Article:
I Want to See You Be Brave: Musicians Who Played Over the Critics

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The music industry isn’t exactly known for taking risks. Critics often shoot down unfamiliar sounds and labels constantly err on the side of caution to defend profits. Luckily for us, the actual music fans, the musicians themselves are often more free thinking. Obviously, artists who go against the grain musically end up making the most original music. But it’s more than that. Plenty of creators upend both critical opinion and the business of making music, sticking to their principles both onstage and off. These are some of the musicians who refused to cave to the critics and changed the industry as a result.

Amanda Palmer blows up Kickstarter
It makes sense that starting out as a “living statue” street performer set Amanda Palmer up for a career spent maintaining her position. Her first band, the Dresden Dolls, made a cult following out of doing public shows, asking local performers to join the shows, and couch surfing with fans.

Despite this grassroots success, her record label was critical of their musical style, a quirky blend of punk and cabaret sounds. After their first album sold 25,000 copies and the label made some unwelcome suggestions about Palmer’s body, the relationship became strained. Palmer penned a song about a perceived lack of promotion, “Please Drop Me,” and got her wish.

She then decided to use her dedicated fan base to her advantage, raising money for a new album exclusively on Kickstarter. Asking for $100k, she received an outpouring of support, reaching almost $1.2 million in funding. At the time, it was the largest musical project funded on the platform, and set a new business model for how bands could make money. Theatre Is Evil debuted at the ten spot on the Billboard 200, and earned exorbitantly high praise from critics and other musicians, such as Ben Folds, who said “This record is as good as it gets. You're going to s--- when you hear it. It's going to be around for ages.”


Courtesy of Bai

Bai brings flavor to your taste buds without compromise. And now Bai’s celebrating musicians who make magic happen in your earbuds -- without compromise. Here are the stories of three artists who always stay true to themselves and refuse to sacrifice.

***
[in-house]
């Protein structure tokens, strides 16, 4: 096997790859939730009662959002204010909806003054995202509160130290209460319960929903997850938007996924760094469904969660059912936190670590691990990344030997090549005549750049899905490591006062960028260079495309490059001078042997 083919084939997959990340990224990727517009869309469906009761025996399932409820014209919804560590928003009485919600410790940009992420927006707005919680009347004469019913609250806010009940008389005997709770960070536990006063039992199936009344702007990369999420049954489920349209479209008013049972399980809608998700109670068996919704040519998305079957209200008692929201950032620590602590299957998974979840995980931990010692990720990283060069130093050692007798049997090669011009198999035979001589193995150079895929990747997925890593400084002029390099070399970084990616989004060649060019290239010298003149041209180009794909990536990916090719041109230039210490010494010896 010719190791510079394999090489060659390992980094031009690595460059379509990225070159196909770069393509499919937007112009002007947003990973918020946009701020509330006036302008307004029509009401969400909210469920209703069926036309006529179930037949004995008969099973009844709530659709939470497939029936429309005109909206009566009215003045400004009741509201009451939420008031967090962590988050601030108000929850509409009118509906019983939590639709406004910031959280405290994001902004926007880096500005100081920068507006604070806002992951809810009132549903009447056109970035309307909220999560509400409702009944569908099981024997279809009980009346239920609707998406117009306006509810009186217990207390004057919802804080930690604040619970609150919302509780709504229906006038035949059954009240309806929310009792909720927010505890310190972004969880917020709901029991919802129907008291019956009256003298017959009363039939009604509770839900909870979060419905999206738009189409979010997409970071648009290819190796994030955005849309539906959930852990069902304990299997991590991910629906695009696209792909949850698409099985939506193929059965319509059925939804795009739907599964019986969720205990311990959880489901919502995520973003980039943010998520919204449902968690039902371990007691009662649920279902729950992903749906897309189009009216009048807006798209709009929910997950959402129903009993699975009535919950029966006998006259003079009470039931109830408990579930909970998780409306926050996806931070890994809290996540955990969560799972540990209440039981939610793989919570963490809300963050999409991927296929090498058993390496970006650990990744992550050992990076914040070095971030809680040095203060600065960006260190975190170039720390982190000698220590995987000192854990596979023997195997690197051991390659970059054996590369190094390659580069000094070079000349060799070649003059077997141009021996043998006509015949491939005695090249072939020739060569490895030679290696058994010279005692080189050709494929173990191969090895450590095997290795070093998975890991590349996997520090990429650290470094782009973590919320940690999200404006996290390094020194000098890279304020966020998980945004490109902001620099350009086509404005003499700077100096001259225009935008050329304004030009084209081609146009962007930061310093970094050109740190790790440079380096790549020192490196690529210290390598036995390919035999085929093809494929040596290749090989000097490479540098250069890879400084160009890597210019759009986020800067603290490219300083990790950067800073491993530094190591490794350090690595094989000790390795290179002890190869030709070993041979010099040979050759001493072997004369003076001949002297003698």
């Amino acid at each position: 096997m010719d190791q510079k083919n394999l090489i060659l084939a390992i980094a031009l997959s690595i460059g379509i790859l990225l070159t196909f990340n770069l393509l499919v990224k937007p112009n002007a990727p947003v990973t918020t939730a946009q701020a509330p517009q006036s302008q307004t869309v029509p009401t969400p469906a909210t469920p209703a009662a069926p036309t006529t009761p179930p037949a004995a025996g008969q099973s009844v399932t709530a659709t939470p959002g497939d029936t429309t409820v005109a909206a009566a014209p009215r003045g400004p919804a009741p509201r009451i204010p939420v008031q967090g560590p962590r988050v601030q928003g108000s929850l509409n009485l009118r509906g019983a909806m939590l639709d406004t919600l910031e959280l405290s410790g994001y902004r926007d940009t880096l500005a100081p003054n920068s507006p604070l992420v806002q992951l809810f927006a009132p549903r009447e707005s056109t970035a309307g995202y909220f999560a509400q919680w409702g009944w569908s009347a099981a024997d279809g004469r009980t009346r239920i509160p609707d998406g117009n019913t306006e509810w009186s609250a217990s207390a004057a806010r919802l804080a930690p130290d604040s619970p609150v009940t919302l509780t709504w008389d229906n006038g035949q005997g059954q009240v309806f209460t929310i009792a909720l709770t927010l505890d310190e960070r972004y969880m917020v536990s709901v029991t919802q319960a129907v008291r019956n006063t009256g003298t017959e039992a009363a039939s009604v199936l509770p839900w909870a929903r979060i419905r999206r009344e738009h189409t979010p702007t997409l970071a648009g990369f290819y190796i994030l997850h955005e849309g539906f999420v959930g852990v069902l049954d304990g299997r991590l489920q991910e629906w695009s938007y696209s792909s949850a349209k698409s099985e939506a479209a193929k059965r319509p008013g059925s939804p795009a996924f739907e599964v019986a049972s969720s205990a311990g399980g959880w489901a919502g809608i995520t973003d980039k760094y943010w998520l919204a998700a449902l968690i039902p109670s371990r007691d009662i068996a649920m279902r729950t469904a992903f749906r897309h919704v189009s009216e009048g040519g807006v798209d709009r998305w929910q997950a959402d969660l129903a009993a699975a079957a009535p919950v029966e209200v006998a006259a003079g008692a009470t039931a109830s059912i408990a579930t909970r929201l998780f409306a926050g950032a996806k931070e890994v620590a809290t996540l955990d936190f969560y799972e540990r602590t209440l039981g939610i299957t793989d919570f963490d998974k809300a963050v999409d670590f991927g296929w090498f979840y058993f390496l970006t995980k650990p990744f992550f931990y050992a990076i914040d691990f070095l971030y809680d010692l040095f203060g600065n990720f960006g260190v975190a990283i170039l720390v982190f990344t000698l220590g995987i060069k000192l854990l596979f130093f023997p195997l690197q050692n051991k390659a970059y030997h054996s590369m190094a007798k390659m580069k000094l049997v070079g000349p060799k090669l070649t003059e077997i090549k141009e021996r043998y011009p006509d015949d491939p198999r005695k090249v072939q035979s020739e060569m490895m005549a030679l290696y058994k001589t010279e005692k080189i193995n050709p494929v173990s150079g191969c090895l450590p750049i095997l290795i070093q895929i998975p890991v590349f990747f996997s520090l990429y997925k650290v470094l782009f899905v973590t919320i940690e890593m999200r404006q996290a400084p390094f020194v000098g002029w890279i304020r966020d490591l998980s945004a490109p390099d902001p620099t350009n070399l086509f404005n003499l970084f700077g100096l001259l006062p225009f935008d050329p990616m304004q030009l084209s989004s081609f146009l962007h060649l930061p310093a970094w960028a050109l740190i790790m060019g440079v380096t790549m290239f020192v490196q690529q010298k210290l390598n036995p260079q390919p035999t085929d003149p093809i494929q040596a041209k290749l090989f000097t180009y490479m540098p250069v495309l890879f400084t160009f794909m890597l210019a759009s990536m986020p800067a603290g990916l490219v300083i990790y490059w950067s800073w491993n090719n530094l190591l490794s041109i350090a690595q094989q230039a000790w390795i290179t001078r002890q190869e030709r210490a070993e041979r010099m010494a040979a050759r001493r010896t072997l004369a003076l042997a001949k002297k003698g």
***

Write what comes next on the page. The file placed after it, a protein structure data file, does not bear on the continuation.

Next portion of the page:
Radiohead puts its trust in fans
Despite being one of the world’s most successful bands, Radiohead was free of any major label constraints while creating the album In Rainbows. The band saw it as an opportunity to experiment with their sound… but also their distribution. They created a website where customers could pay what they wanted, even $0. The decision was mocked by music journalists, and Forbes named the saga one of the “101 Dumbest Moments in Business.”

Was it, though? In Rainbows entered the Billboard charts at #1, sold millions worldwide, and made more money from just the online release than their previous album. Physical sales of the album still reached #1 the week of its debut. Although Radiohead never repeated the direct sales method, it proved to the industry that “pay what you want” could be profitable, and several artists use the model on sites such as Bandcamp.

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Vulfpeck copyrights silence
New technology allows bands to monetize their music in new ways, but what about monetizing… nothing? This was minimalist funk band Vulfpeck’s solution to “The Spotify Problem” -- being paid a fraction of a penny for each play of a song. As a tongue-in-cheek counter to Spotify’s business model, Vulfpeck decided to put out the most avant-garde album they could: 10 tracks of pure silence, that fans could stream while they slept. Each track was just over 30 seconds in length, crossing the threshold for Spotify to count it as one played song.

By the time Spotify took the “album” down, the band had made more than $20k in royalties and attracted plenty of media attention. This money was then used to play a tour of free shows across the country, which (along with their new press) allowed them to grow their fanbase organically.

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Sara Bareilles isn’t going to write you a “Love Song”